The United Nations has weighed in on the pending execution of an Alabama death row inmate whose execution is set to be the first through the method known as nitrogen hypoxia, CBS News reported.
In a statement from the UN Human Rights Council’s special procedures program, a group of experts expressed concern that the untested method could “result in a painful and humiliating death.”
Nitrogen makes up 78 percent of the air humans breathe. When inhaled with oxygen, the gas is harmless. However, under the method of execution, the prisoner breathes 100 percent nitrogen. The lack of oxygen causes hypoxia, or asphyxiation, which leads to death.
While Alabama, Mississippi, and Oklahoma have all authorized nitrogen hypoxia as a method of execution, no prisoner has been executed using nitrogen gas.
In November, Alabama’s Republican Governor Kay Ivey announced that death row inmate Kenneth Eugene Smith would be executed on January 25 using nitrogen gas.
Smith, one of two men convicted of a 1988 murder-for-hire, would become the first inmate executed by the new method.
Smith’s lawyers have sought to stop the execution, arguing that Alabama wanted to use him as a “test subject” in an “experimental” method of execution.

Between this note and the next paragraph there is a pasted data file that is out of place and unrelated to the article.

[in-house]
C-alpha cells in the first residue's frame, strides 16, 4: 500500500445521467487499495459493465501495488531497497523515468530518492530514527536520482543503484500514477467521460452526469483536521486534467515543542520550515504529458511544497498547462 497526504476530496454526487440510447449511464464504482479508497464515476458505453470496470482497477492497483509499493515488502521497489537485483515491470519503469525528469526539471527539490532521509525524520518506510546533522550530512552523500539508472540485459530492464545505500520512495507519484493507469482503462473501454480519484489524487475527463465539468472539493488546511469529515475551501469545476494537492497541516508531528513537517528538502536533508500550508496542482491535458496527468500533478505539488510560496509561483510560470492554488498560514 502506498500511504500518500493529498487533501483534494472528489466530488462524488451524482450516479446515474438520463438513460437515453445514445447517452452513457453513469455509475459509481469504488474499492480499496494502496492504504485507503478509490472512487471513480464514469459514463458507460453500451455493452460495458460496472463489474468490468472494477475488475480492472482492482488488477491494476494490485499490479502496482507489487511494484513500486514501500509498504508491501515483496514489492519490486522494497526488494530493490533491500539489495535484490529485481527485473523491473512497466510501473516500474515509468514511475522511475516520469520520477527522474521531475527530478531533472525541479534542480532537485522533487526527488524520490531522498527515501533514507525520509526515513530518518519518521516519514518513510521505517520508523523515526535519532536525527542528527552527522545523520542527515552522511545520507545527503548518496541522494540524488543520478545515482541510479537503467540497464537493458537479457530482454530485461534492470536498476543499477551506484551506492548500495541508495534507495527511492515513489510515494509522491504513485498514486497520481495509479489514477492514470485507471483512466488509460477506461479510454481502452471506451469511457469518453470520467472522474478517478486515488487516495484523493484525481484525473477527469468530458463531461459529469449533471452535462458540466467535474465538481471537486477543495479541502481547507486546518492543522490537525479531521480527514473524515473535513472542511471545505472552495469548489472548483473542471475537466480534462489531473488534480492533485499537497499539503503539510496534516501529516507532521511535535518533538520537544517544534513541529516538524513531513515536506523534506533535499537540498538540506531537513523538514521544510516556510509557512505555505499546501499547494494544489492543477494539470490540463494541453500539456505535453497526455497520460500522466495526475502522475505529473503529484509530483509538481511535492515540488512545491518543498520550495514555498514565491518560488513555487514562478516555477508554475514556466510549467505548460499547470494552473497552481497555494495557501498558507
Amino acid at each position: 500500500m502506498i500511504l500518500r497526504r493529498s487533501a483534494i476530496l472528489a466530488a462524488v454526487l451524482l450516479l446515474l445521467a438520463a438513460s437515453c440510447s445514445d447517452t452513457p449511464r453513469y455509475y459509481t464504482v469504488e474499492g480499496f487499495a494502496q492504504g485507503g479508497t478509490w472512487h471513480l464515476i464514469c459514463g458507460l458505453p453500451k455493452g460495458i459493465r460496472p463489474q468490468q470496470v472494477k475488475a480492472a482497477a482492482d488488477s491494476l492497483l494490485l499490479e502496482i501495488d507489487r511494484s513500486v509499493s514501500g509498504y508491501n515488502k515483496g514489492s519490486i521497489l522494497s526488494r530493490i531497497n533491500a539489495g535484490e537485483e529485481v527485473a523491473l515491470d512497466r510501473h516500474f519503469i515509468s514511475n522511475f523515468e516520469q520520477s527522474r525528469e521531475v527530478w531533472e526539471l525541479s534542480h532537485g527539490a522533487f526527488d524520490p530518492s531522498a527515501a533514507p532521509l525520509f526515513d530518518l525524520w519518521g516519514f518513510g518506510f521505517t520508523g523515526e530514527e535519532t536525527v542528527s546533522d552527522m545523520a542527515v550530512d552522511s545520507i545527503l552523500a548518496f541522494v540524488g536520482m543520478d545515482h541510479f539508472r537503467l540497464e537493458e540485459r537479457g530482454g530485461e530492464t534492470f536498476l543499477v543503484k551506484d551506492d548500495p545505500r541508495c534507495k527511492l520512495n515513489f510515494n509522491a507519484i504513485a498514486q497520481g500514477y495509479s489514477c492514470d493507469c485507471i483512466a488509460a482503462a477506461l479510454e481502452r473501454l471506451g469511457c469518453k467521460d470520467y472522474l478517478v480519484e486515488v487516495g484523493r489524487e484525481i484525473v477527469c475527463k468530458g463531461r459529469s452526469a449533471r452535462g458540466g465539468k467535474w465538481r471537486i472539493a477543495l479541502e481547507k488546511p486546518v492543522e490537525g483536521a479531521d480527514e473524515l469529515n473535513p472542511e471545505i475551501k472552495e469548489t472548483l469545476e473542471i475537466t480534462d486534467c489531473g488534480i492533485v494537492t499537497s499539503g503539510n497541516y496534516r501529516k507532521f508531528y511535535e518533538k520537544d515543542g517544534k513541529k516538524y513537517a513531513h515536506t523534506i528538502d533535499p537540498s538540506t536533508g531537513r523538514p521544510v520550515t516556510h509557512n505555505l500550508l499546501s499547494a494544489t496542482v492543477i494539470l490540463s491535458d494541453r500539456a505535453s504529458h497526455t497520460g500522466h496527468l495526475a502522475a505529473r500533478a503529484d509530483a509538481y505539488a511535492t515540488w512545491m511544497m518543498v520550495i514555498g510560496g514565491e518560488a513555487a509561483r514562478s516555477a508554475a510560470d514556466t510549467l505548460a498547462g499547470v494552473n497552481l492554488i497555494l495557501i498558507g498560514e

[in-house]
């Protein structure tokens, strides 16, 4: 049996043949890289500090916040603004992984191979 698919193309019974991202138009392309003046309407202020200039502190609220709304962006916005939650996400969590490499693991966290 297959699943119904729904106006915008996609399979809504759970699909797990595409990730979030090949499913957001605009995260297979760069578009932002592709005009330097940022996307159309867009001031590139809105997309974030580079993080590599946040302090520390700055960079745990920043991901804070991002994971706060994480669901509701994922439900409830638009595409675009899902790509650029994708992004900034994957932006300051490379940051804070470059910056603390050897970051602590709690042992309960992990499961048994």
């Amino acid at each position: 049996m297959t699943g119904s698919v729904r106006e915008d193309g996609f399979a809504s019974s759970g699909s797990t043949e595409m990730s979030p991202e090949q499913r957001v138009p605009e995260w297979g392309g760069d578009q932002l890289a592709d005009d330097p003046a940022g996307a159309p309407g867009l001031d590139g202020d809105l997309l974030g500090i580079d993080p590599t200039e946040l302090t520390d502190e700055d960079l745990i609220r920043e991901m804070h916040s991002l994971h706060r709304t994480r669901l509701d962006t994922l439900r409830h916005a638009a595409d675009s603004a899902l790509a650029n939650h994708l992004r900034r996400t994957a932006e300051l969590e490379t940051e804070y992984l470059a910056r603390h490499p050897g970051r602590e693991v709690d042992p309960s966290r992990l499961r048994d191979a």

In their January 4 statement, the UN’s human rights experts made a direct appeal to the federal government and state officials in Alabama asking that the state’s execution protocols be reviewed.
They argued that there was “no scientific evidence” that proved death through inhaling pure nitrogen would not cause the inmate “grave suffering.”
Proponents of the new method maintain that breathing nitrogen would be a painless method of execution.
Kenneth Eugene Smith and Joseph Forrest Parker murdered Elizabeth Sennett in 1988 after being paid $1,000 each by her husband Reverand Charles Sennett. Sennett was deeply in debt and planned to cash in on his wife’s life insurance. However, a week after his wife’s murder, Sennett committed suicide.
Parker was also sentenced to death and in 2010 was executed by lethal injection.